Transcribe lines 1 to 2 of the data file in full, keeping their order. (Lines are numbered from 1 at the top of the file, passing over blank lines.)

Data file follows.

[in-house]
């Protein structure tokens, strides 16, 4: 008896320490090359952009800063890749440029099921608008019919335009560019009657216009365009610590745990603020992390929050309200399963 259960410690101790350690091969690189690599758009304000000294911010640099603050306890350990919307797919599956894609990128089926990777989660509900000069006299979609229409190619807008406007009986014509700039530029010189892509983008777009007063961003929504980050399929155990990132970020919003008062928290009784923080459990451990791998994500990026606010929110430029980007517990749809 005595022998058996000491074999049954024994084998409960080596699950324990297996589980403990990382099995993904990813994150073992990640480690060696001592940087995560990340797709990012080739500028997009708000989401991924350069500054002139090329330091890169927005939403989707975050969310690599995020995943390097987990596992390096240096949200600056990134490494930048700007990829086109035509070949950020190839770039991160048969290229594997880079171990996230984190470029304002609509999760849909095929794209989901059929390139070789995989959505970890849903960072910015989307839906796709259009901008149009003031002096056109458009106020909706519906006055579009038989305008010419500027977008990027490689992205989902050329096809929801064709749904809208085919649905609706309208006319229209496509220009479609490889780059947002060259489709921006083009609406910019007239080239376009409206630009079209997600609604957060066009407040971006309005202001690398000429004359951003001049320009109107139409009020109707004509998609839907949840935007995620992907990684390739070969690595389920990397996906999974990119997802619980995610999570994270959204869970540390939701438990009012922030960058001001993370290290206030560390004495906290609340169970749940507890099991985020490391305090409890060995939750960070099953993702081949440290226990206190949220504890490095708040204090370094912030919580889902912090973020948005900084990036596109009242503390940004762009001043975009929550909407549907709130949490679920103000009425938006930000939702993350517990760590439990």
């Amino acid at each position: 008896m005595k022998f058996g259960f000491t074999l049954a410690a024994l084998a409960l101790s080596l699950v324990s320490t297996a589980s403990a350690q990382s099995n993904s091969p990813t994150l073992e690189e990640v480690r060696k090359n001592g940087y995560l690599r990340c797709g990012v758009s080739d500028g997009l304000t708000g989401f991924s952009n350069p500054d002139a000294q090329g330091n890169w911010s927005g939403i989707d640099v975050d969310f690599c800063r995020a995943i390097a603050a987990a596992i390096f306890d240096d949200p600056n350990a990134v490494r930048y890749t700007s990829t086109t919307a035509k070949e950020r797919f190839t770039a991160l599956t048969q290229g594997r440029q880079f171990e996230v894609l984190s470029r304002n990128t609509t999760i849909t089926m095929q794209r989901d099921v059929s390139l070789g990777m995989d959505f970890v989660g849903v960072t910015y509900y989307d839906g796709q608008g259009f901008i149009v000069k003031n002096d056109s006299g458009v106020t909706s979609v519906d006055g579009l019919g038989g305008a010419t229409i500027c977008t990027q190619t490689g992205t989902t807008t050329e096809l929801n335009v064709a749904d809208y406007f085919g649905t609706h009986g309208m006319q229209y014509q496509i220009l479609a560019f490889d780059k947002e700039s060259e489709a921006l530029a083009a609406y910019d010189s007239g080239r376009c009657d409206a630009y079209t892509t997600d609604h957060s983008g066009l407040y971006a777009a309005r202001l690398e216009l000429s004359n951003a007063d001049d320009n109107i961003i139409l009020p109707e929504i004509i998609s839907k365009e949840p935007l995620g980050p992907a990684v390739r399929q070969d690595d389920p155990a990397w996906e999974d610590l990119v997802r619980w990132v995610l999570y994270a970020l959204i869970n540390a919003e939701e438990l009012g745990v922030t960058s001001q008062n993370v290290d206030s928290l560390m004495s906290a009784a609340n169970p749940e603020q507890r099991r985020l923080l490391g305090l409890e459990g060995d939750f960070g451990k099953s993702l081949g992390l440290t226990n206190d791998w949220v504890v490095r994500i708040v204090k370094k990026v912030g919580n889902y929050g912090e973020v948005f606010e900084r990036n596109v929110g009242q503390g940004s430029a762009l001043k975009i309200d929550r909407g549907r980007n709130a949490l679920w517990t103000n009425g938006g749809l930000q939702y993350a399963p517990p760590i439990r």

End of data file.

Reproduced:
[in-house]
């Protein structure tokens, strides 16, 4: 008896320490090359952009800063890749440029099921608008019919335009560019009657216009365009610590745990603020992390929050309200399963 259960410690101790350690091969690189690599758009304000000294911010640099603050306890350990919307797919599956894609990128089926990777989660509900000069006299979609229409190619807008406007009986014509700039530029010189892509983008777009007063961003929504980050399929155990990132970020919003008062928290009784923080459990451990791998994500990026606010929110430029980007517990749809 005595022998058996000491074999049954024994084998409960080596699950324990297996589980403990990382099995993904990813994150073992990640480690060696001592940087995560990340797709990012080739500028997009708000989401991924350069500054002139090329330091890169927005939403989707975050969310690599995020995943390097987990596992390096240096949200600056990134490494930048700007990829086109035509070949950020190839770039991160048969290229594997880079171990996230984190470029304002609509999760849909095929794209989901059929390139070789995989959505970890849903960072910015989307839906796709259009901008149009003031002096056109458009106020909706519906006055579009038989305008010419500027977008990027490689992205989902050329096809929801064709749904809208085919649905609706309208006319229209496509220009479609490889780059947002060259489709921006083009609406910019007239080239376009409206630009079209997600609604957060066009407040971006309005202001690398000429004359951003001049320009109107139409009020109707004509998609839907949840935007995620992907990684390739070969690595389920990397996906999974990119997802619980995610999570994270959204869970540390939701438990009012922030960058001001993370290290206030560390004495906290609340169970749940507890099991985020490391305090409890060995939750960070099953993702081949440290226990206190949220504890490095708040204090370094912030919580889902912090973020948005900084990036596109009242503390940004762009001043975009929550909407549907709130949490679920103000009425938006930000939702993350517990760590439990």